There are two types of OEM activation. The first works like a full retail key, but only once; this is the key that comes on the COA sticker, and is a single computer activation which activates online with microsoft, and ties that key to the hardware fingerprint of that computer.
The second is a PAK (pre activated key); the OEM makes a custom disc with their PAK appropriate to that version, and a digital certificate specific to that OEM, and it checks it has a flag in the bios that matches the digital certificate. If any of the three are missing, it won't automatically activate.
So if you get an OEM disc as part of the upgrade offer, you won't be able to use it on the 2nd computer with the PAK built in, as your BIOS won't match. However, you should still be able to use the OEM key that comes with it on the COA sticker on your 2nd computer. As long as you only use it one of the two computers, you'll be fine.
There is a gotcha though. Some OEMs don't provide a windows disc at all, but rather a customised restore disc; this uses ghost or the like to clone a disc image onto the hard-drive, rather than doing an actual windows 7 install, and also has all the drivers, and additional software like the trial version of norton. These usually have additional checks as part of the clone, so will only install on the original hardware.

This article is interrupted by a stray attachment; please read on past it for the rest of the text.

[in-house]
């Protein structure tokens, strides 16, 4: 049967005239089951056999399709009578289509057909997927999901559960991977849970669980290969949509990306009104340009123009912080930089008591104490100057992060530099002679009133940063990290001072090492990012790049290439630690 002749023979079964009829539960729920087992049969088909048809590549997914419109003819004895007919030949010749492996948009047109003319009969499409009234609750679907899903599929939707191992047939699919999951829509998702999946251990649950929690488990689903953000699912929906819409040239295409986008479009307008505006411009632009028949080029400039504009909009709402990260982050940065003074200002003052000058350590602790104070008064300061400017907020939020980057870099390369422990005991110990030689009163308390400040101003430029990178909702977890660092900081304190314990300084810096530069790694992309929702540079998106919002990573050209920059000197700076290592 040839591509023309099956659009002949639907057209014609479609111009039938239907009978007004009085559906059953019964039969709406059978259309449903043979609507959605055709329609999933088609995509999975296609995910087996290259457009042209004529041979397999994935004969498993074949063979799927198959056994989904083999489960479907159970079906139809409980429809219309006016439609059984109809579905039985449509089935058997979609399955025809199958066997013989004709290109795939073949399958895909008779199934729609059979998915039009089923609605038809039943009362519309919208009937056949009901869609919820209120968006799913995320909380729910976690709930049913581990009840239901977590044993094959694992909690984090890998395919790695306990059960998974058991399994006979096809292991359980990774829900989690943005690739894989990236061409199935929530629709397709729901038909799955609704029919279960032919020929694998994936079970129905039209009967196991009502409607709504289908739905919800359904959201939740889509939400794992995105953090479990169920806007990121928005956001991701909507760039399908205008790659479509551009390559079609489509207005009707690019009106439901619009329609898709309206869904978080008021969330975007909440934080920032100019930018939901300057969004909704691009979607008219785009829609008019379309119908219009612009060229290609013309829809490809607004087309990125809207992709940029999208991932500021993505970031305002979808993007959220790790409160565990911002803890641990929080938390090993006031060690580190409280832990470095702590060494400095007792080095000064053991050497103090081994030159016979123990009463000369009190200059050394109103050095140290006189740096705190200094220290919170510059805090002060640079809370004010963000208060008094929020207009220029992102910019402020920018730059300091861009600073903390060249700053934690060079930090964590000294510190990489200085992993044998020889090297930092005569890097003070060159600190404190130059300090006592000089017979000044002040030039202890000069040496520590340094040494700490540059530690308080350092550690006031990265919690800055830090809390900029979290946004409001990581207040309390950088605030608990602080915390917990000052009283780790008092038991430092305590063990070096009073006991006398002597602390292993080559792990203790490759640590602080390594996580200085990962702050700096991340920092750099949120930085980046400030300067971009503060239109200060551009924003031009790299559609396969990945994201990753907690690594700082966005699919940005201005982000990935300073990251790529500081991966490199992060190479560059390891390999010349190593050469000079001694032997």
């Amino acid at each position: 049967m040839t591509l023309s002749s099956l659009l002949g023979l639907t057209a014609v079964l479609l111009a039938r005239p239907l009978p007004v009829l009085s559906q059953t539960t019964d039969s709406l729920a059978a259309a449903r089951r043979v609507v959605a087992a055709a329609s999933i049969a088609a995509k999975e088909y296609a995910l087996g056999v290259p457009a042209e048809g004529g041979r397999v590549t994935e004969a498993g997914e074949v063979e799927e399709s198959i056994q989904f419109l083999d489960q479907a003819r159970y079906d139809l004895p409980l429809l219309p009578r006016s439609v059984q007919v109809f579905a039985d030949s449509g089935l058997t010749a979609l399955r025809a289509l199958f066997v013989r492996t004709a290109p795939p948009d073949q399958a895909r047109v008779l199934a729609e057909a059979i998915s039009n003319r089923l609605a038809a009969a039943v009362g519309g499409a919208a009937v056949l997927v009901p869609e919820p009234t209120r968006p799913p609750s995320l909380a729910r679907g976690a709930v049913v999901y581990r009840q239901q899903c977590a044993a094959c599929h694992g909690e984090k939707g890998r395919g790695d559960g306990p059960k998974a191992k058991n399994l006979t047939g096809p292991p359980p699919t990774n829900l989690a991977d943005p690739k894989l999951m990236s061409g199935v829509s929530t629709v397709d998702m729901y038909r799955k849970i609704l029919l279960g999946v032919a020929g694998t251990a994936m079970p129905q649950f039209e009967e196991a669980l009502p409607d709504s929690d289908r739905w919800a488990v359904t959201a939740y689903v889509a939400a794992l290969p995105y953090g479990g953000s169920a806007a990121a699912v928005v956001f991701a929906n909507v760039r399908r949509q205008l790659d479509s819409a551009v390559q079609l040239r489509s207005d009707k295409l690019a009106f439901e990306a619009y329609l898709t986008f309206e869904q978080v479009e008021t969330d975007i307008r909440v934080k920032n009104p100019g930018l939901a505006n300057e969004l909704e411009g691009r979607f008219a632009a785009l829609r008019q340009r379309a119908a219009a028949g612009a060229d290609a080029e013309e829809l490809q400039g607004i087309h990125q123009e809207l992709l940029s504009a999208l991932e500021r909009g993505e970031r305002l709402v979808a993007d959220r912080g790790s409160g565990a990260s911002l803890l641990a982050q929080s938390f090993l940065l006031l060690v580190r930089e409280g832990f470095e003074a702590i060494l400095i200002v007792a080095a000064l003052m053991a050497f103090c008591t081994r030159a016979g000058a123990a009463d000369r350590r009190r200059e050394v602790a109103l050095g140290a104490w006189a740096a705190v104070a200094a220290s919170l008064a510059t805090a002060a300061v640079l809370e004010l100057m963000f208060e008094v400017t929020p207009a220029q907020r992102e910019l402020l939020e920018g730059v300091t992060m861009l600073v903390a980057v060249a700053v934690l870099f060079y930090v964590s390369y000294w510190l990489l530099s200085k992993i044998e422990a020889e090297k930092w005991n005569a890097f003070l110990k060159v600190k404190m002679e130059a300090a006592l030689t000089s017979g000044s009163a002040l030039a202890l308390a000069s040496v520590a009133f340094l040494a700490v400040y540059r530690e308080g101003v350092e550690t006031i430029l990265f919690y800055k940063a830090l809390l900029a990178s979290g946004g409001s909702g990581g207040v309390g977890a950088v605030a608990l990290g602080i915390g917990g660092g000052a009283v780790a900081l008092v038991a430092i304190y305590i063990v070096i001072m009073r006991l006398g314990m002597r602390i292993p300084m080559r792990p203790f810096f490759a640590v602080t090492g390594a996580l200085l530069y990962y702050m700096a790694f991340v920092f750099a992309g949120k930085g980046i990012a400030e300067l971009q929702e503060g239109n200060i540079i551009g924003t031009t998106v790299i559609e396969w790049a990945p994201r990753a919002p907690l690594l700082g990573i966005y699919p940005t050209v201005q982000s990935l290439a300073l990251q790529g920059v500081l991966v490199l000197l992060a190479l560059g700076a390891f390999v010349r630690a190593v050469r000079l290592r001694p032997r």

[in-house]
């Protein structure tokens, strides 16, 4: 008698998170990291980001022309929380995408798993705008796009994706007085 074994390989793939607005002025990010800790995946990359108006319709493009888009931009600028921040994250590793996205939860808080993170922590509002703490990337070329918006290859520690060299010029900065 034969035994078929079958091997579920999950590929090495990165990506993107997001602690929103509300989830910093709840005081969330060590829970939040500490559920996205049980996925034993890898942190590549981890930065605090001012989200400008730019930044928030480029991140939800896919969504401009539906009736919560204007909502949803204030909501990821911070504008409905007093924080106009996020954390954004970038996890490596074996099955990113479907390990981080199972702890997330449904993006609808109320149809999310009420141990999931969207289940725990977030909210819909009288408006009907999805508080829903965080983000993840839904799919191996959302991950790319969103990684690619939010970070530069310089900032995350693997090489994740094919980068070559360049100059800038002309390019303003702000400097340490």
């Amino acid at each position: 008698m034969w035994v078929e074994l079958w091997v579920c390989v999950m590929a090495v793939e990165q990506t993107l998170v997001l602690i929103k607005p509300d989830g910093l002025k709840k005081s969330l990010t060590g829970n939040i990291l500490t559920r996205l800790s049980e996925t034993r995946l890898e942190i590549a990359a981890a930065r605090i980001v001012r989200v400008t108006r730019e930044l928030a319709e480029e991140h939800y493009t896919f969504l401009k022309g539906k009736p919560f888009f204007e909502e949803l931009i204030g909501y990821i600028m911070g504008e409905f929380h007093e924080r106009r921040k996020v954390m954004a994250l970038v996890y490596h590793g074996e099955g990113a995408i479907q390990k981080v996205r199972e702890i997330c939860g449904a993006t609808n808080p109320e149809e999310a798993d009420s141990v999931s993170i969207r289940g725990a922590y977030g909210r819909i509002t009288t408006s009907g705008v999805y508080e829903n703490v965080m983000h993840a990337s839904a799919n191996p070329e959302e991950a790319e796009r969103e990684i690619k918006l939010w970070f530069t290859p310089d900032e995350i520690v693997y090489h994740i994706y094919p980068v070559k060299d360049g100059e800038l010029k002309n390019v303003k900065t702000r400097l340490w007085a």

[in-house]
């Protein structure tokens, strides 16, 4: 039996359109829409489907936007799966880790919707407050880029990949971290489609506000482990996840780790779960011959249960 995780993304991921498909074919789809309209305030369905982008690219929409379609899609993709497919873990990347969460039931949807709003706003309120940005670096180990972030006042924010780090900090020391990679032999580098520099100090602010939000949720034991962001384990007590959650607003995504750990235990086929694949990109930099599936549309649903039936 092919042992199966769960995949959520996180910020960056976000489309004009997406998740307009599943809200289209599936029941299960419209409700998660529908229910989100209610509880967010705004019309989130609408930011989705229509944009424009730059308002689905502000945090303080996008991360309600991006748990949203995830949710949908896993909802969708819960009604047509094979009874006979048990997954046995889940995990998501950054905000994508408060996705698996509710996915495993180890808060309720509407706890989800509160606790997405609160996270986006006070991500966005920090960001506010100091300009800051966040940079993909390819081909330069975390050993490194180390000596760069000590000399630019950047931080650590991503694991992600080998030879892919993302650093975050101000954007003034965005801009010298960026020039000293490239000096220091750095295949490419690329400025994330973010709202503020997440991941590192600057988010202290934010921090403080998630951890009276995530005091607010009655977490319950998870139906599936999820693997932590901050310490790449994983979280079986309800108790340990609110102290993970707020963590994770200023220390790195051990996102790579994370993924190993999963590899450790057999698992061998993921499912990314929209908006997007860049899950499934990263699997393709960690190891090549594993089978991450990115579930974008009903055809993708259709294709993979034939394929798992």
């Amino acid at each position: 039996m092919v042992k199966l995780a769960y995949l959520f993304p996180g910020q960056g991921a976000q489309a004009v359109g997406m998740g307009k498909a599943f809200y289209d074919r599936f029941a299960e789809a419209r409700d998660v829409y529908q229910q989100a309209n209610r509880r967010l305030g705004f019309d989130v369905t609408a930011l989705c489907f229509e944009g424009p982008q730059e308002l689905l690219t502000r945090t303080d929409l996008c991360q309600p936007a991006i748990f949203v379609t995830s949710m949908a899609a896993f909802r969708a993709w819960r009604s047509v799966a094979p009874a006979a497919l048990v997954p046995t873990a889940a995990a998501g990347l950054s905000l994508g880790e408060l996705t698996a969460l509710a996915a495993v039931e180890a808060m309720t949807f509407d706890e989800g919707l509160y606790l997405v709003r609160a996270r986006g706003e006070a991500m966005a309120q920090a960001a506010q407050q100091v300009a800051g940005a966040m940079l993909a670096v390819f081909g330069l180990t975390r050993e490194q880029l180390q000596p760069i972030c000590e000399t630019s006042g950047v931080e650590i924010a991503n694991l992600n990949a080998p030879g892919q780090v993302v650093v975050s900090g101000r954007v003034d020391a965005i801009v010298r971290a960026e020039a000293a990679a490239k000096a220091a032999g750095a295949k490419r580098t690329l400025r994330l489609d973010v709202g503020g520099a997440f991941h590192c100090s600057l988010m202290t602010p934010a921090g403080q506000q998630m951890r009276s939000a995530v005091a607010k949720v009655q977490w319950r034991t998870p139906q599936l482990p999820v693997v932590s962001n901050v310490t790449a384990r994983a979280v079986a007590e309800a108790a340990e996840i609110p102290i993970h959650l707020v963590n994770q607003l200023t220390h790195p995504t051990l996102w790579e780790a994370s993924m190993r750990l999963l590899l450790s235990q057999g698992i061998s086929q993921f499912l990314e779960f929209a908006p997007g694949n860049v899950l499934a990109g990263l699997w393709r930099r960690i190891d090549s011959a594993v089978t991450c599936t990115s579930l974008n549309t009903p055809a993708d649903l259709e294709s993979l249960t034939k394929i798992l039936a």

So have a look at what you got with your vista home pc; did you get a windows vista install disc and oem sticker, or did you get some custom restore disc that you may have had to burn yourself from files on the hard-drive?
If it's the latter, that's what they may supply for the windows 7 upgrade, and it probably won't work on anything other than the computer it's meant for.
That said, you should still get an OEM COA sticker with a key, so you might be able to use that key with a vanilla 7 home premium you acquire by other means.